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Teachers Fellowship

Cohort program supports educators

ICJS Teacher Fellows develop skills to transform classrooms and schools into places where learning about religious diversity prepares students for fuller participation in the life of our city, nation, and world.

Because many young people first encounter religious difference in the classroom, teachers are uniquely positioned to foster a culture of religious understanding and inclusion. Helping teachers gain facility in leading these intellectual and human encounters is a key goal of the ICJS Teachers Fellowship. 

The 10-month Fellowship provides professional development opportunities for Baltimore-area educators to explore how to provide students with an informed appreciation of the religious diversity that contributes to civic life. This cohort-based program helps educators apply an interreligious framework to their classroom. As a result, educators gain skills and confidence to foster interreligious literacy in their classrooms and to become interreligious leaders in their schools.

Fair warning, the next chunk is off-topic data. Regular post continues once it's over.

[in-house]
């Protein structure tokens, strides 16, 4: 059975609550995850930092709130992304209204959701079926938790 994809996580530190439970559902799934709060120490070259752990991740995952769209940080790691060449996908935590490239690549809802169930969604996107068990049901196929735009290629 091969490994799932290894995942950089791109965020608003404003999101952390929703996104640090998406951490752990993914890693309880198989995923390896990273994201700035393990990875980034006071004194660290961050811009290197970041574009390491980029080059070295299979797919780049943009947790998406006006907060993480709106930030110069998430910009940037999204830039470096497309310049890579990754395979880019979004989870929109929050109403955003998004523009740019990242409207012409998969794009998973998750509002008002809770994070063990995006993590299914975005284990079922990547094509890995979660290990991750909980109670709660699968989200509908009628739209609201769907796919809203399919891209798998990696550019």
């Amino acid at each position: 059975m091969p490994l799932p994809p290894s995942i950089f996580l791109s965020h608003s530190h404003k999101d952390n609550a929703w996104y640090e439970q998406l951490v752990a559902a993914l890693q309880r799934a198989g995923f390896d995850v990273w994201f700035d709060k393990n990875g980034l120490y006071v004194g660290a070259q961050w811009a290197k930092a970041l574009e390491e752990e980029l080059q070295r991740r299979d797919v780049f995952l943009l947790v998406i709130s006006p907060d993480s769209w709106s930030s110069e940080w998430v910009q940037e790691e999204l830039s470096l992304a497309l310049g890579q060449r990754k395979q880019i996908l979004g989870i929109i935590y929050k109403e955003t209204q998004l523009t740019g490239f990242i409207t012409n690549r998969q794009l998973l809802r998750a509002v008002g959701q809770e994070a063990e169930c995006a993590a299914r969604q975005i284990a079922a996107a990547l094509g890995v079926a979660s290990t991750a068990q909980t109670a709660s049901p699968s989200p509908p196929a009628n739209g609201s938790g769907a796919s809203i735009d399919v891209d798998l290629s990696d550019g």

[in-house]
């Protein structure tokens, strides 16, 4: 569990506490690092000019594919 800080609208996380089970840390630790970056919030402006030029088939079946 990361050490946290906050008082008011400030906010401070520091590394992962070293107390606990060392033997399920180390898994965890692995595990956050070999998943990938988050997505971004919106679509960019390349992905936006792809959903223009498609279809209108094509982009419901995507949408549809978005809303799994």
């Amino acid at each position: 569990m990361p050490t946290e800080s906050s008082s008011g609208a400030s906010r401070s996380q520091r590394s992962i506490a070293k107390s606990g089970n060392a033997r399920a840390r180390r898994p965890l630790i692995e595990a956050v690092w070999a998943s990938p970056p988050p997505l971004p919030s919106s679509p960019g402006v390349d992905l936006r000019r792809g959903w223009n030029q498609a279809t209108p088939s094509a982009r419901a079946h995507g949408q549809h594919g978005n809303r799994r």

The fellowship is directed by Christine Gallagher with support and instruction provided by ICJS resident interreligious scholars.  

Interested in learning more about our Fellowship? Submit the Teacher Fellowship Interest Form below.


ICJS Teacher Fellowship Rosters

Why join the ICJS Teacher Fellowship?


  • Participation in diverse adult learning community
  • Consultation with ICJS scholars 
  • Opportunity to create lesson plan 
  • Stipend



  • Attend monthly meetings (October–June)
  • Attend half-day retreat
  • Prepare, present, and share one original Lesson Plan for your classroom
  • Write one reflection piece for ICJS “Teacher Voices” column
  • Participate in correlated learning experiences
Program Flyer

Coming out of the ICJS Teachers Fellowship, I’ve gained a lot more comfort teaching and learning about religion with students, and creating space for them to have dialogue.

Travis Henschen

Dean of Student Life and history teacher, Friends School of Baltimore, and ICJS Teacher Fellow alum

Armed with increased knowledge, new community, and techniques and strategies, incorporating religious literacy into my high school world history class no longer feels overwhelming; it feels exciting and I am ready to get started.

Ethan Horn

World History Teacher, Woodlawn High School, and ICJS Teacher Fellow alum